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Friday, September 18, 2015

The world needs a leader to stand up to ISIS; can Putin fill the role?

Link: Putin using media and military to make headlines in Syria.

Over the last two years, the world has become a much more dangerous place.  Russia seems intent on presiding over the dismemberment of Ukraine, Libya has become a magnet for jihadist groups, Iran, arguably the world's foremost exporter of terrorism, has been given open access to purchase modern military equipment, and ISIS seems unstoppable as it racks up battlefield victories in Iraq and Syria.  What the international situation calls for is the arrival on the scene of a true leader.  Barack Obama does not have the courage or the conviction to be that leader, and the various European Heads of State  are permanently frozen in "surrender" mode.  Whose left?  What about Vladimir Putin?  Sure, I'm disturbed by Russian aggression in Ukraine, but the situation in Donbas and Crimea does not present a current threat to world peace.  Let's take a serious look at the danger posed by the continued existence of the Islamic State for Iraq and al-Sham, or the Islamic State for a Caliphate in the Levant, or ISIS/ISIL, or whatever name suits you.  Simply put, this Islamic Extremist Organization is about Death.

ISIS claims to be singularly focused on the creation of a new Islamic Caliphate.  The most recent Caliph was embodied in the form of the last Sultan of the Ottoman Empire.  What is a Caliph?  A Caliph is the spiritual leader of the Islamic World, and the Caliphate is intended to be whatever geographical area that accepts his total authority.  At times, ISIS has claimed to be only interested in Syria, but that interest was expanded to include Iraq, upon the ill-timed withdrawal of U.S. troops.  Now we here the area of interest has expanded to include "The Levant" which is a colonial term used to describe Syria, Lebanon, Israel/Palestine, and Jordan.  The reality is, ISIS is a plague with world domination goals.  The organization has spread to Africa, South America, Southeast Asia, Europe and the United States.  Quite a reach for a group only interested in The Levant.  As for its Modus Operandi, ISIS flourishes through the spread of tyranny, domination and mass murder.  The tools most frequently utilized are terror and fear.  Its ability to spread to so many disparate communities, including the Philippines and Kenya, allows ISIS to spread its message like a virus.  How are they able to convince so many young people to join?  ISIS provides the one thing missing in the lives of young people from the poorest corners of the earth: hope.  For the individual, ISIS provides sustenance, and in many instances, a little money to send home.  And at the end of the day, anyone who dies in pursuit of the Caliphate, will most certainly qualify as a martyr.  For the hundreds of thousands of unemployed, hungry young men in places like Cairo, Nairobi, Damascus, Sana'a, the Balkans, Chechnya, Tajikistan, Somalia, and Libya, ISIS puts a gun in their hands and gives them not only something to do, but something powerful to belong to.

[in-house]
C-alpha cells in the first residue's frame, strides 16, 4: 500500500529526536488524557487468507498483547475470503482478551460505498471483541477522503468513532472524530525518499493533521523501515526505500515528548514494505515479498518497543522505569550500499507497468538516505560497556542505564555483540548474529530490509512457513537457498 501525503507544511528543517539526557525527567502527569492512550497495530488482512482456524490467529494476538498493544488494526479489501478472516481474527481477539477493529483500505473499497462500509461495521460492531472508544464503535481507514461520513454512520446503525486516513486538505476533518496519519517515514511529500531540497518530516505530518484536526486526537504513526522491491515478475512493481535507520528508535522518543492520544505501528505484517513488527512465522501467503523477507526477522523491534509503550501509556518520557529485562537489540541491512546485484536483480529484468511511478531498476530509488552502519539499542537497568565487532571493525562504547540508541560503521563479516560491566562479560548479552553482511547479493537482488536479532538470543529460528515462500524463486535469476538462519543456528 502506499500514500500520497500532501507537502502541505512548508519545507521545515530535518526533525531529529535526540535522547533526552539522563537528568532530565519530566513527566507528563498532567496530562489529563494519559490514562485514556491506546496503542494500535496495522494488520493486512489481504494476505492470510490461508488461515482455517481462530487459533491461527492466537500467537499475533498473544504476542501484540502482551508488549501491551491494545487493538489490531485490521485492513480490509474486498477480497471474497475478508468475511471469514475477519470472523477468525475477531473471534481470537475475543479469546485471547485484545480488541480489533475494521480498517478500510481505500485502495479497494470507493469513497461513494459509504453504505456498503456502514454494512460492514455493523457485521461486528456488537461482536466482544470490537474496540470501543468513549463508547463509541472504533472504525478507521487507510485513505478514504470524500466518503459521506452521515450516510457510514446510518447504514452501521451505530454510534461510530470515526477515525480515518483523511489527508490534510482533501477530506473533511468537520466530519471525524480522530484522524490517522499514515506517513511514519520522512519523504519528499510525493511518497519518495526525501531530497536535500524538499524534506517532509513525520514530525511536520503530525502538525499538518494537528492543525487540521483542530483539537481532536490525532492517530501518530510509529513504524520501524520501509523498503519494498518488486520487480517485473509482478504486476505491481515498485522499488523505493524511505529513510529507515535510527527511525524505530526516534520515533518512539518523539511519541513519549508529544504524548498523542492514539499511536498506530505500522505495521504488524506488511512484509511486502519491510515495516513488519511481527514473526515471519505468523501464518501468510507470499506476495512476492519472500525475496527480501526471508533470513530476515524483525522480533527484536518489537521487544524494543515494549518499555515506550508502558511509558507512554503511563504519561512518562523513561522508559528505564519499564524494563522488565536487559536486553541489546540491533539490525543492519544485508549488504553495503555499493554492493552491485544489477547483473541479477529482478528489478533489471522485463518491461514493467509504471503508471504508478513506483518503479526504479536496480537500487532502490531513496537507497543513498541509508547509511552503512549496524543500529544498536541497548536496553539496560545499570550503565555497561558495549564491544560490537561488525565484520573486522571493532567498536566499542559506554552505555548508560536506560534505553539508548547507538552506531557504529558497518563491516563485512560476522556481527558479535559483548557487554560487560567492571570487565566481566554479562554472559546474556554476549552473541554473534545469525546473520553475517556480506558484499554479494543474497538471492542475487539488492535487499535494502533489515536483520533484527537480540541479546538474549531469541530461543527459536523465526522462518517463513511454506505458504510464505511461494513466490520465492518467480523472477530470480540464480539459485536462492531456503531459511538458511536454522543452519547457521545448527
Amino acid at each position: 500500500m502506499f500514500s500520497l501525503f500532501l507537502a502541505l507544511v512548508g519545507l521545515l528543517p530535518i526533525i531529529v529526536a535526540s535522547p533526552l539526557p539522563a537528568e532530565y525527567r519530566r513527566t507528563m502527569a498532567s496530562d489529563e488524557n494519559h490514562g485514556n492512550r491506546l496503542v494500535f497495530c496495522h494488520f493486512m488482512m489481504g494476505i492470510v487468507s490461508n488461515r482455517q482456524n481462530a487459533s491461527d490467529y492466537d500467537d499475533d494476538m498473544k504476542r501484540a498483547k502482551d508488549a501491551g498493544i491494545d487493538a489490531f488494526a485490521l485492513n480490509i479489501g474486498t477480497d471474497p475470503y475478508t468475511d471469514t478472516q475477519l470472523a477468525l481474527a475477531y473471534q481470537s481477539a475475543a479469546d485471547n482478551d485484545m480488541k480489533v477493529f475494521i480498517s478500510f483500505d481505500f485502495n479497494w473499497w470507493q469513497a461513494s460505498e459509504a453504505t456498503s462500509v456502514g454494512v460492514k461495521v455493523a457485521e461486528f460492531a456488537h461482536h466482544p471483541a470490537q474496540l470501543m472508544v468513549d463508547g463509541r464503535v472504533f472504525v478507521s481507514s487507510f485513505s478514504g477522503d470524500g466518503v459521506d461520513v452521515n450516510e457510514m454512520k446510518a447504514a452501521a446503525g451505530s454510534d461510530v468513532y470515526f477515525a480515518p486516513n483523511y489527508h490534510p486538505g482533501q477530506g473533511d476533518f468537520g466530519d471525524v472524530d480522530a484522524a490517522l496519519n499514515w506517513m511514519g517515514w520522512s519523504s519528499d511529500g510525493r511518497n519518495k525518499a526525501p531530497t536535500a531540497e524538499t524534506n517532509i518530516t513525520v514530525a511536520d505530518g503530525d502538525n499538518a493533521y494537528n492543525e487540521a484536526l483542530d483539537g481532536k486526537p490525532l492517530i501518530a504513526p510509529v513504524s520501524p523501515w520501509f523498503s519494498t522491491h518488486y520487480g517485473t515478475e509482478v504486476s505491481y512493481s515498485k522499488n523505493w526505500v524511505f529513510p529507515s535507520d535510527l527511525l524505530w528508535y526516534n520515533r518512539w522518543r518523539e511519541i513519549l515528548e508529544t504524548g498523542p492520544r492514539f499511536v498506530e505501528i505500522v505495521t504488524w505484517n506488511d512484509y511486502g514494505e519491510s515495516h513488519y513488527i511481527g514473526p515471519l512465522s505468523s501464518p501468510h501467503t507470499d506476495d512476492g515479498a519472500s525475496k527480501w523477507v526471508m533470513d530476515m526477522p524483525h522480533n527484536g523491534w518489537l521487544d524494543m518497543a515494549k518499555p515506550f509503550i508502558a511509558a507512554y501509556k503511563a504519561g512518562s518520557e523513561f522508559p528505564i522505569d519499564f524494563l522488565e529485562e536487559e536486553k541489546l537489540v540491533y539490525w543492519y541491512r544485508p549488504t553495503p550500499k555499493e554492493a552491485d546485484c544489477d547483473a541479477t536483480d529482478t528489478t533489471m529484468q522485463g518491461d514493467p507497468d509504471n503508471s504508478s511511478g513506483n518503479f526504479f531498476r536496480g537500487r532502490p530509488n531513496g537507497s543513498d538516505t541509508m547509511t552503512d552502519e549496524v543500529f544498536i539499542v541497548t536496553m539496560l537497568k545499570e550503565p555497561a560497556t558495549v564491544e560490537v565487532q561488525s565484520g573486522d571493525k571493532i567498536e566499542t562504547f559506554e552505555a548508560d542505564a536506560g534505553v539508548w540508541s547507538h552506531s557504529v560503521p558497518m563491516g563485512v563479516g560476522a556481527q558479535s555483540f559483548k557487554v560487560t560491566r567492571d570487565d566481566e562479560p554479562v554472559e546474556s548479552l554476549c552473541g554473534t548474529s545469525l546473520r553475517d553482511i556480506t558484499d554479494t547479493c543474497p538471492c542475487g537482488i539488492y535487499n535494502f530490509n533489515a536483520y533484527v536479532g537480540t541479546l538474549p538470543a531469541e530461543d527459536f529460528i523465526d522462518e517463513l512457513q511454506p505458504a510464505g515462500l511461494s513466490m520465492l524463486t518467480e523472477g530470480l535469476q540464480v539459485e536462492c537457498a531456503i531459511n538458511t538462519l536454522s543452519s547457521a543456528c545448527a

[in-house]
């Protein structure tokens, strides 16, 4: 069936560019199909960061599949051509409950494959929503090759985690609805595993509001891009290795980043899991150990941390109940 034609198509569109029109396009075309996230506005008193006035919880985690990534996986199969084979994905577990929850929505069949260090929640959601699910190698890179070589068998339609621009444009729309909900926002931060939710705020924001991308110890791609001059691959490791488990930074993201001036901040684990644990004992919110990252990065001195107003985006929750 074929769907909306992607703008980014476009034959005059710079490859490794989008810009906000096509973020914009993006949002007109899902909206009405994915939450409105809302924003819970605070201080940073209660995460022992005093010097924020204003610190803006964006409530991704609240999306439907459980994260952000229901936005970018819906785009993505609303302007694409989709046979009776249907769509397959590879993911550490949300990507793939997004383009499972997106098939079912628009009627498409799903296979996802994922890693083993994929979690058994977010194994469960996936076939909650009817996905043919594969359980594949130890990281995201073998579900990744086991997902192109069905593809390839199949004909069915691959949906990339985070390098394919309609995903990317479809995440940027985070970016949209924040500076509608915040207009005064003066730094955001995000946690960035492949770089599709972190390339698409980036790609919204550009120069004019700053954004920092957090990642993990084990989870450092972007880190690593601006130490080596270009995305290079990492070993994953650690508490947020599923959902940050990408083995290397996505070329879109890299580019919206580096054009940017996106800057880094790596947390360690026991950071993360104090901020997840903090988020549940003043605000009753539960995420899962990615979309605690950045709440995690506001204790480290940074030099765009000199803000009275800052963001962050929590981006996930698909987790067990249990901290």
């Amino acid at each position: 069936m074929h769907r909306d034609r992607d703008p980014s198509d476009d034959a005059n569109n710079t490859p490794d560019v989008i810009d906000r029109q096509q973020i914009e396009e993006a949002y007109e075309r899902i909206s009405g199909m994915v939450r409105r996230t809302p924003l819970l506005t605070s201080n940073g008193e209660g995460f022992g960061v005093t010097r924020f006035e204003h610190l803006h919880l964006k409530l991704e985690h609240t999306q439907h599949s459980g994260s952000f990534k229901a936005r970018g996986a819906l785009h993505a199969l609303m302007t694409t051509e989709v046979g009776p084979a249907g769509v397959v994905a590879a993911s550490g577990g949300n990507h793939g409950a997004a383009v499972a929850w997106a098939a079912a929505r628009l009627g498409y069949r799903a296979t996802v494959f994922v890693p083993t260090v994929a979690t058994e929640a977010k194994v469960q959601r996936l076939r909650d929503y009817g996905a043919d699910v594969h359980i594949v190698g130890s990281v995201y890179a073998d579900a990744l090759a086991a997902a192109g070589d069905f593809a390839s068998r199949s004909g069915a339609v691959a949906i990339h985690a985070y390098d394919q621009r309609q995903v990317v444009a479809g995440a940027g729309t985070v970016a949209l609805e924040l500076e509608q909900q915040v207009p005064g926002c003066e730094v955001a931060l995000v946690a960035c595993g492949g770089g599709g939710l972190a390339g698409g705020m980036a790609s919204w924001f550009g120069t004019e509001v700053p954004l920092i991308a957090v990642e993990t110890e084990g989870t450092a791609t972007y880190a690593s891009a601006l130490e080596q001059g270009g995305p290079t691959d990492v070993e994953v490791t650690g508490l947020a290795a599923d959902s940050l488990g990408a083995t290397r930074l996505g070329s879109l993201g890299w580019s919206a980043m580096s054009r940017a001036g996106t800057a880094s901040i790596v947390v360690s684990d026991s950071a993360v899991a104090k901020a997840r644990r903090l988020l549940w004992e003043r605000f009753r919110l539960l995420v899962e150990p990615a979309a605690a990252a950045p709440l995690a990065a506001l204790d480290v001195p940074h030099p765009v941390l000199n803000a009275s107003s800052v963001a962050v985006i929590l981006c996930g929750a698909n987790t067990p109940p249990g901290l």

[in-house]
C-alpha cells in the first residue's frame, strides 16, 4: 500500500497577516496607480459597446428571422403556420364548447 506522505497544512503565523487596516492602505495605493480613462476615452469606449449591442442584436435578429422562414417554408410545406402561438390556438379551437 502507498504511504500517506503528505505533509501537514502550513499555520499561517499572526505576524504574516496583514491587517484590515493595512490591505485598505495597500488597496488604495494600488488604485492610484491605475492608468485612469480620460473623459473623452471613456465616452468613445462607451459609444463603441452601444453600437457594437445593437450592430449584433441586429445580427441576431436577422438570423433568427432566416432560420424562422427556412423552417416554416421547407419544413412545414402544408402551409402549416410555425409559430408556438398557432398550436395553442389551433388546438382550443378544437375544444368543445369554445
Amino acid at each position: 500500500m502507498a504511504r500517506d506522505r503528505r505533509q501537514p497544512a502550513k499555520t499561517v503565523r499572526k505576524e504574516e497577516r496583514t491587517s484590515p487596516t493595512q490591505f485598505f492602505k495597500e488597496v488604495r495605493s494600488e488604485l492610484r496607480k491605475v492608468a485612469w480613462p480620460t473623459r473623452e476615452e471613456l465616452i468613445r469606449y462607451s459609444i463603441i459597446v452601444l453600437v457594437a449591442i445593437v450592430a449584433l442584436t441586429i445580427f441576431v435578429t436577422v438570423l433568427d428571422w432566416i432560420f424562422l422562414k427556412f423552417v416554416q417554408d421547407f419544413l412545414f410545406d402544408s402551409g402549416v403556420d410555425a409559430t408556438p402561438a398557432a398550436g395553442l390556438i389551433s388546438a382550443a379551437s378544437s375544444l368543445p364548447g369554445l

Again, anyone one of a dozen nations, if properly motivated and mobilized, could defeat ISIS on the present battlefields of Iraq and Syria.  Even with their F5s and stolen Iraqi Migs, I believe the Iranians could vanquish ISIS.  In fact, a coalition of Saudi Arabia, the U.A.E. and Kuwait could probably get the job done as well.  Ideally, the United Nations would sponsor the creation of an international military coalition to destroy ISIS.  There was a day when the President of United States would ideally fit into the role of political leader of this coalition, given the amount of diplomatic relationships and influence the United States enjoys.  But it doesn't appear that our current President is up for the job.  Just when it appeared that no one was willing to take the job, Vladimir Putin announces that Russia has decided to aggressively re-engage in Syria, in opposition to ISIS.  Vlad puts his money where his mouth is; Russian heavy tanks, artillery, and necessary troop-support equipment has started to arrive in Latakia, on Syria's northwestern coast.  If the Russians so chose, a dedicated offensive campaign against ISIS, that utilizes whatever resources are necessary (and with the "no troops on the ground" assistance from the U.S. and Europe), would eventually crush ISIS.  But the elephant-sized question in the room, is can we allow Putin to become that leader of an international coalition to defeat the worst of the bad guys, when in the first paragraph, we identified Putin as one of the (lesser) bad guys?

In every post on this blog that focuses on Ukraine, I have made my pro-Ukrainian stance obvious.  I'm not Ukrainian, nor do I have any close Ukrainian friends.  I support Ukraine simply because they are a nation attempting to become more free and democratic, that has been invaded by its more powerful neighbor.  I will continue to support Ukraine, but I'm willing to avert my gaze for a period of time, if it will encourage Putin to dive head-first into the battle to defeat ISIS.  I recognize this evil organization for what it is, and what it has the potential to accomplish.  The time to smash ISIS is now, when it is still basically in its infant state.  Can you imagine the kind of conflicts that are raging in Iraq and Syria, also happening in South Africa, Argentina, and Thailand?  Unfortunately, its not as far-fetched as it was a year ago.  Someone with international influence has to stand up and build a coalition to destroy ISIS, and it needs to happen now.  Since no one else wants it, as far as I'm concerned, Putin has my total support to assume the job. 

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